Locomotor function of forelimb protractor and retractor muscles of dogs: evidence of strut-like behavior at the shoulder.
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The Journal of experimental biology, ISSN: 0022-0949, Vol: 211, Issue: Pt 1, Page: 150-62
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- Medicine; Biochemistry, Genetics and Molecular Biology; Agricultural and Biological Sciences; forelimb; retractor muscles; protractor muscles; EMG; recruitment; quadruped; running; shoulder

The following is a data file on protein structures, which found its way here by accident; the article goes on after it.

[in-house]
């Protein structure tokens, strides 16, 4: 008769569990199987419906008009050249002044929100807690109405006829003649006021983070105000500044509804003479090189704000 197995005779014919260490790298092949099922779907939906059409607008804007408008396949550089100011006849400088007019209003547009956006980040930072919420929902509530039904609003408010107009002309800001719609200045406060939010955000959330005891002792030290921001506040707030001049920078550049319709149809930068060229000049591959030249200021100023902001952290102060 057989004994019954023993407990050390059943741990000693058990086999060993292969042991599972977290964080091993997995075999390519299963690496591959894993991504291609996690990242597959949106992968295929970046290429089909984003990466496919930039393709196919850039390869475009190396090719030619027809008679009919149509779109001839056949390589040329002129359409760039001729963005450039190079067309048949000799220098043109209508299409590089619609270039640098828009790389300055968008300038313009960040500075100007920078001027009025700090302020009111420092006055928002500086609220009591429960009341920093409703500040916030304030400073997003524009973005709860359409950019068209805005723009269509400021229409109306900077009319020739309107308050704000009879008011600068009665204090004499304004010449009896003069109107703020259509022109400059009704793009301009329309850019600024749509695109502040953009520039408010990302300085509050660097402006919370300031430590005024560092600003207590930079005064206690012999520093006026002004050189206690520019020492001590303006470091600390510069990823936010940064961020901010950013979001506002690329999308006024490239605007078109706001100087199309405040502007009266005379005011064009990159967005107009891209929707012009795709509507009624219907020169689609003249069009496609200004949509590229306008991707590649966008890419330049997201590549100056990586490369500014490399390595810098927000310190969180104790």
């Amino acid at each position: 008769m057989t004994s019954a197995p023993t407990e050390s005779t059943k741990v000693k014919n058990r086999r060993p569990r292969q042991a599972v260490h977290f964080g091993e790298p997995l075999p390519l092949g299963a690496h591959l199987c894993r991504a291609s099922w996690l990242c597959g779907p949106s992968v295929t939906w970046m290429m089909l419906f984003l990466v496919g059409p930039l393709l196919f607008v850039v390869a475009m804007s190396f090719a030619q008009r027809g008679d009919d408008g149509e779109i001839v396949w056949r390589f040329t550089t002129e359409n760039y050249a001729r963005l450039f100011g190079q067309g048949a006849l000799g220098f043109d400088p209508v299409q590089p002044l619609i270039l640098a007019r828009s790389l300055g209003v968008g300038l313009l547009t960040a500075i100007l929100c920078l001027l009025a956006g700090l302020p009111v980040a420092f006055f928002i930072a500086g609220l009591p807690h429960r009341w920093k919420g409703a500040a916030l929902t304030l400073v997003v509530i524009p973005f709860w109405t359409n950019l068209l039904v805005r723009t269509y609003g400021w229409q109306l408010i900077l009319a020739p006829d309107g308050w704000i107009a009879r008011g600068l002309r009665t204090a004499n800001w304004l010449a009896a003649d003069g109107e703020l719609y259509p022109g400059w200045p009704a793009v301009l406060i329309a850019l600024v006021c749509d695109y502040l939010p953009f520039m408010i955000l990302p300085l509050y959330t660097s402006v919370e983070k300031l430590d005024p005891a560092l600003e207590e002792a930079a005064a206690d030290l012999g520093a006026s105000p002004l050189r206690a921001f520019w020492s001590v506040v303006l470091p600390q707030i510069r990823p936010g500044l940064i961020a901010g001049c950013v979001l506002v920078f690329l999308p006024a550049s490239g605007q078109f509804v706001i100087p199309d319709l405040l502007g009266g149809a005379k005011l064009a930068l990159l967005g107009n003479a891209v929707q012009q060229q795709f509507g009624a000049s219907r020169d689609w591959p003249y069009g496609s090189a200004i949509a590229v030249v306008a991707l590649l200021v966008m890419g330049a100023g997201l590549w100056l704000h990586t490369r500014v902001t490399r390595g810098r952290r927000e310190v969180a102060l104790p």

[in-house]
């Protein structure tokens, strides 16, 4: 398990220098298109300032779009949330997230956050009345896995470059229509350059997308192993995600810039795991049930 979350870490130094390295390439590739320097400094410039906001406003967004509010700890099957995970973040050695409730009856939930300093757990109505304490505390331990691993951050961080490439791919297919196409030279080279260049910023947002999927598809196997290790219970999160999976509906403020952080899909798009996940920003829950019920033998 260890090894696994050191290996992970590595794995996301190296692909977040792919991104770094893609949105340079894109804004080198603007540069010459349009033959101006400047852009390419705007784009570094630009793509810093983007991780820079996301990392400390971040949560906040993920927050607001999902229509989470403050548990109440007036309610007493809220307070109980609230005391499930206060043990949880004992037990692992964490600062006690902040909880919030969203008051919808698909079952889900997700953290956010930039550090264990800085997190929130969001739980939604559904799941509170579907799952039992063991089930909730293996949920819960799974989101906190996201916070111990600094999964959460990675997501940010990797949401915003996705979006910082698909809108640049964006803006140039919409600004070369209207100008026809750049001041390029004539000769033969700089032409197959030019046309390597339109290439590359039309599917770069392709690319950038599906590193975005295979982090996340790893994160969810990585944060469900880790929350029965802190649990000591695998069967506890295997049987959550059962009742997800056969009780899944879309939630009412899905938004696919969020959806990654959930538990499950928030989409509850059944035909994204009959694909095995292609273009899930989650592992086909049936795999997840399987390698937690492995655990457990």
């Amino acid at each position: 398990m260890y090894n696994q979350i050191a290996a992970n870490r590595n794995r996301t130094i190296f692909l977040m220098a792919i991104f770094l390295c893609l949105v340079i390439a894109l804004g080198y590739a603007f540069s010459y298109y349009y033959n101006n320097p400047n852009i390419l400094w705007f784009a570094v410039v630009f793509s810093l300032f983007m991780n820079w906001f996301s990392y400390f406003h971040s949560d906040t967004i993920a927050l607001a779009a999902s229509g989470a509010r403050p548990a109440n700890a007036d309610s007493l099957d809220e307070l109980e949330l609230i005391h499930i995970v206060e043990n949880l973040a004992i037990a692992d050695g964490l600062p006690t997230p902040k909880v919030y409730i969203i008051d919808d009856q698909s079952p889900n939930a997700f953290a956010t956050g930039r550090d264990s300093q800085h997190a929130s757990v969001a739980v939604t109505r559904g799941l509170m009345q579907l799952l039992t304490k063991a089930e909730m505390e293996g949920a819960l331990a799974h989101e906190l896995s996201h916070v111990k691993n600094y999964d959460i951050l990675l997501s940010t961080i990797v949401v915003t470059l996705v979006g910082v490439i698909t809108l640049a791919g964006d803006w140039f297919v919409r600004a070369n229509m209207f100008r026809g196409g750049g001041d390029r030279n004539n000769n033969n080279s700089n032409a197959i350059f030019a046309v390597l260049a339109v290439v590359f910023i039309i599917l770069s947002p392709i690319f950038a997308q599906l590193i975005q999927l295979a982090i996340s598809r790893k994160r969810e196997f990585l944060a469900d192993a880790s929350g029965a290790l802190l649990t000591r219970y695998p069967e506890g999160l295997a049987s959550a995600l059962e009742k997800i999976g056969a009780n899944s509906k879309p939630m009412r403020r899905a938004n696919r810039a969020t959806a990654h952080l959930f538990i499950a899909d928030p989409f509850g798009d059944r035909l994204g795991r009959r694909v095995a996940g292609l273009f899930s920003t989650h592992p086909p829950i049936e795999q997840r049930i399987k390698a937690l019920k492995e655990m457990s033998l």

The limbs of running mammals are thought to function as inverted struts. When mammals run at constant speed, the ground reaction force vector appears to be directed near the point of rotation of the limb on the body such that there is little or no moment at the joint. If this is true, little or no external work is done at the proximal joints during constant-speed running. This possibility has important implications to the energetics of running and to the coupling of lung ventilation to the locomotor cycle. To test if the forelimb functions as an inverted strut at the shoulder during constant-speed running and to characterize the locomotor function of extrinsic muscles of the forelimb, we monitored changes in the recruitment of six muscles that span the shoulder (the m. pectoralis superficialis descendens, m. pectoralis profundus, m. latissimus dorsi, m. omotransversarius, m. cleidobrachialis and m. trapezius) to controlled manipulations of locomotor forces and moments in trotting dogs (Canis lupus familiaris Linnaeus 1753). Muscle activity was monitored while the dogs trotted at moderate speed (approximately 2 m s(-1)) on a motorized treadmill. Locomotor forces were modified by (1) adding mass to the trunk, (2) inclining the treadmill so that the dogs ran up- and downhill (3) adding mass to the wrists or (4) applying horizontally directed force to the trunk through a leash. When the dogs trotted at constant speed on a level treadmill, the primary protractor muscles of the forelimb exhibited activity during the last part of the ipsilateral support phase and the beginning of swing phase, a pattern that is consistent with the initiation of swing phase but not with active protraction of the limb during the beginning of support phase. Results of the force manipulations were also consistent with the protractor muscles initiating swing phase and contributing to active braking via production of a protractor moment on the forelimb when the dogs decelerate. A similar situation appears to be true for the major retractor muscles of the forelimb. The m. pectoralis profundus and the m. latissimus dorsi were completely silent during the support phase of the ipsilateral limb when the dogs ran unencumbered and exhibited little or no increase in activity when the dogs carried added mass on their backs to increase any retraction torque during the support phase of constant-speed running. The most likely explanation for these observations is that the ground force reaction vector is oriented very close to the fulcrum of the forelimb such that the forelimb functions as a compliant strut at the shoulder when dogs trot at constant speed on level surfaces. Because the moments at the fulcrum of the pectoral girdle appear to be small during the support phase of a trotting step, a case can be made that it is the activity of the extrinsic appendicular muscles that produce the swing phase of the forelimb that explain the coupled phase relationship between ventilatory airflow and the locomotor cycle in trotting dogs.